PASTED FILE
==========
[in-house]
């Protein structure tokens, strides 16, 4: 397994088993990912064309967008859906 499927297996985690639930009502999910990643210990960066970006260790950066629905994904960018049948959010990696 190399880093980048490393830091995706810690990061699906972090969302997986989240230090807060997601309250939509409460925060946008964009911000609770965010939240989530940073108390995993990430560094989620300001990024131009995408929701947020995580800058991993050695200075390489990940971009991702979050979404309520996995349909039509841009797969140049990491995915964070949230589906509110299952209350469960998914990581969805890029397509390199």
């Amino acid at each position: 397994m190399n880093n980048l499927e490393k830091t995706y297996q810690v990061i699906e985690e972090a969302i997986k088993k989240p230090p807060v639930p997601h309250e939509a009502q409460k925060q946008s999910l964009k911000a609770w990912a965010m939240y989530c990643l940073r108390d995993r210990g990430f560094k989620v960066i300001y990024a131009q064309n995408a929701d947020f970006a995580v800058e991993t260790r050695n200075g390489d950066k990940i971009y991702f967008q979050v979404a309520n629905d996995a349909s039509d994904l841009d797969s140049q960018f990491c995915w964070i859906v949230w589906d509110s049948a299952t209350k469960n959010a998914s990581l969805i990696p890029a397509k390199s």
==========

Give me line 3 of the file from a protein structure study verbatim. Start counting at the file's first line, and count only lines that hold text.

């Amino acid at each position: 397994m190399n880093n980048l499927e490393k830091t995706y297996q810690v990061i699906e985690e972090a969302i997986k088993k989240p230090p807060v639930p997601h309250e939509a009502q409460k925060q946008s999910l964009k911000a609770w990912a965010m939240y989530c990643l940073r108390d995993r210990g990430f560094k989620v960066i300001y990024a131009q064309n995408a929701d947020f970006a995580v800058e991993t260790r050695n200075g390489d950066k990940i971009y991702f967008q979050v979404a309520n629905d996995a349909s039509d994904l841009d797969s140049q960018f990491c995915w964070i859906v949230w589906d509110s049948a299952t209350k469960n959010a998914s990581l969805i990696p890029a397509k390199s």